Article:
Non-metals form acidic oxides CO and H2O are neutral oxides(they are neither acidic nor basic in nature) Non-metal oxides are soluble in water They dissolve in water to form acids SO2 + H2O  H2SO3


2

Reaction with water

Metals react with water to form metal oxides or metal hydroxide and H2 gas is released. 2Na(s) + 2H2O(l)  2NaOH +

H2(g) + heat



Non-metals do not react with water, steam to evolve hydrogen gas. Because Non-metals cannot give electrons to hydrogen in water so that it can be released as H2 gas.

3

Reaction with dilute Acids

Metal + Acid  Metal salt + Hydrogen
HCl Mg(s) + 2HCl(aq)  MgCl2(aq) + H2(g)

H2SO4 2Na(s) + H2SO4  Na2SO4(aq) +H2(g)

HNO3 Metal + HNO3  H2 gas is not displaced. Reason- HNO3 is strong oxidizing agent.

Non-metals do not react with acids to release H2 gas Reason- Non-metals cannot loose electrons and give it to Hydrogen ions of acids so that the gas is released.

Mn + 2HNO3  Mn(NO3)2 + H2 H2 gas from HNO3



4

Reaction with salt solutions

When metals react with salt solution, more reactive metal will displace a less reactive metal from its salt solution. CuSO4(aq) + Zn(s)  ZnSO4(aq) + Cu(s)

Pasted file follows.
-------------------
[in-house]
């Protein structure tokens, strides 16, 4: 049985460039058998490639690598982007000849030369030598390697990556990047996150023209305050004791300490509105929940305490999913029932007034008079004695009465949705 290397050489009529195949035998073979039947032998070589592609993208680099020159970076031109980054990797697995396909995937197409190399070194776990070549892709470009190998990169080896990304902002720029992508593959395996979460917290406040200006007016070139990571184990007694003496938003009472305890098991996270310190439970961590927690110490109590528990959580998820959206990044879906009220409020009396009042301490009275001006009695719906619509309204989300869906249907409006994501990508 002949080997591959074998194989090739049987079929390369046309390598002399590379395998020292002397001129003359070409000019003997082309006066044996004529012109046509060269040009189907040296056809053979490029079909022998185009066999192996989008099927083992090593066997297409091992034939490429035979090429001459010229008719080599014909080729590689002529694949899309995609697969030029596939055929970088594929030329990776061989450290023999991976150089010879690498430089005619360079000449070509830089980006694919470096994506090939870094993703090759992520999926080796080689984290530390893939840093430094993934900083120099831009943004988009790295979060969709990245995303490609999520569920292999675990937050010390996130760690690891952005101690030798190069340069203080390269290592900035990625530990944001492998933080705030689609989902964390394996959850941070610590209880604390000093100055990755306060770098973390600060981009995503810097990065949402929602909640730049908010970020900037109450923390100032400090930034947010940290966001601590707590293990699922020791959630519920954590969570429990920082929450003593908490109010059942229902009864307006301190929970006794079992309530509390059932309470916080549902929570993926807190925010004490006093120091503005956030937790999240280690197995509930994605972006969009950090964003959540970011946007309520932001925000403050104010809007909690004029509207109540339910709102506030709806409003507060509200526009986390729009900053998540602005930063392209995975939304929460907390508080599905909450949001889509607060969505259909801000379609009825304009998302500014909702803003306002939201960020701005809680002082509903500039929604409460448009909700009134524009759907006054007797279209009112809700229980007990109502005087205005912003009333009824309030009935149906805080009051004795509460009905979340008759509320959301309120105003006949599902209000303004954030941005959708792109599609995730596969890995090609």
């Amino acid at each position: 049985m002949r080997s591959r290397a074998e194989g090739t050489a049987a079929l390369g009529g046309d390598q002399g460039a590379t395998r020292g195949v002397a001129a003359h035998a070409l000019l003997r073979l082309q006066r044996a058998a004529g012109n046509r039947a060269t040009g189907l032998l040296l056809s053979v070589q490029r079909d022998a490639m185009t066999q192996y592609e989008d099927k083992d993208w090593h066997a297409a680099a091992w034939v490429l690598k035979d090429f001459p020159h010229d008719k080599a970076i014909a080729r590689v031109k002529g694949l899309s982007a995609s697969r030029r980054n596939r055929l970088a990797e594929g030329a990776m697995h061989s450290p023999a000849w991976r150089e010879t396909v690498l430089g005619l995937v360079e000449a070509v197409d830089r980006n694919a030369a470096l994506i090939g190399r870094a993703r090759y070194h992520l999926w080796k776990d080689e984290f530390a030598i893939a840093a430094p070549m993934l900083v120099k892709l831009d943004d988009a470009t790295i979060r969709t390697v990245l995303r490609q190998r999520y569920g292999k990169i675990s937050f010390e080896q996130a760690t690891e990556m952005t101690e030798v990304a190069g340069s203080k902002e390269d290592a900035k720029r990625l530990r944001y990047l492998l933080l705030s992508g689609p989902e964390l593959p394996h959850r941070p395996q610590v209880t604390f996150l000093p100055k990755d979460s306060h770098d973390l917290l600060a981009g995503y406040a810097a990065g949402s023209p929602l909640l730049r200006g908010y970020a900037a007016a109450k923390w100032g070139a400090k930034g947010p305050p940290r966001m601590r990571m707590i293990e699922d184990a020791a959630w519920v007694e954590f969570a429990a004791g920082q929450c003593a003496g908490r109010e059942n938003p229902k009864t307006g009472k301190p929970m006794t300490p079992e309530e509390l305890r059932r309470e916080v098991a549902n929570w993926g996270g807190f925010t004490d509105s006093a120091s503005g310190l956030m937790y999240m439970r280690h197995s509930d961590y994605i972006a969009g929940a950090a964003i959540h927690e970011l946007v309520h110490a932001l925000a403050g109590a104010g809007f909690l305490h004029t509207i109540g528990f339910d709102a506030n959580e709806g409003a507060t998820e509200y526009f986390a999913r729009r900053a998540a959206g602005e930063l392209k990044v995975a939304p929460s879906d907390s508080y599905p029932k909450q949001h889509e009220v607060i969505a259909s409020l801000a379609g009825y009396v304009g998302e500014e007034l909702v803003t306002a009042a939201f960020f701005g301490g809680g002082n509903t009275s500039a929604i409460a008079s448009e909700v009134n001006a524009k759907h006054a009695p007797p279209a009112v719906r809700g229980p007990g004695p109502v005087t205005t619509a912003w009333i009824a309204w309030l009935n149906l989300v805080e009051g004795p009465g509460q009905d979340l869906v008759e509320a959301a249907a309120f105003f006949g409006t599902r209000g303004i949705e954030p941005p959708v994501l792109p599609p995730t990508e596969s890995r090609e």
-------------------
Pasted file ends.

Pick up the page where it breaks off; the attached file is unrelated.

When non-metals react with salt solution, more reactive non-metal will displace a less reactive non-metal from its salt solution. 2NaBr(aq) + Cl2(g)  2NaCl(aq) + Br2(aq)

5

Reaction with Chlorine

Metal + Chlorine  Metal Chloride ionic bond is formed. Therefore Ionic compound is obtained. 2Na + Cl2  2NaCl

Non-metal + Chlorine  Non-metal Chloride covalent bond is formed. Therefore covalent compound is obtained. H2(g) + Cl2  2HCl

6

Reaction with Hydrogen

Metals react with hydrogen to form metal hydride This reaction takes place only for most reactive metals. 2Na(s) + H2(g)  2NaH(s)

Non-metals react with hydrogen to form hydrides H2(g) + S(l)  H2S(g)


Properties of ionic compounds

  1. Physical nature:solid and hard due to strong force of attraction. (generally brittle)

  2. Melting point and boiling point:have high M.P and B.P, as large amount of heat energy is required to break strong ionic attraction.

  3. Solubility: soluble in water and insoluble in kerosene and pertrol.

  4. Conduction of electricity:ionic compounds in solid state-----does not conduct electricity.

Reason—Ions can not move due to rigid solid structure. Ionic compounds conduct electricity in molten state.

Reason-- Ions can move freely since the electrostatic forces of attraction between the oppositely charged ions are overcome due to heat.

Occurrence of metals.

It occurs in Earths crust, sea-water



Minerals

Ores

Elements or compounds, occuring naturally Minerals that contain very high percentage

in the earth’s crust of a perticular metal and these metals can be

extracted economically on a large scale.

e.g Bouxite ore → Aluminium

Haematite → Iron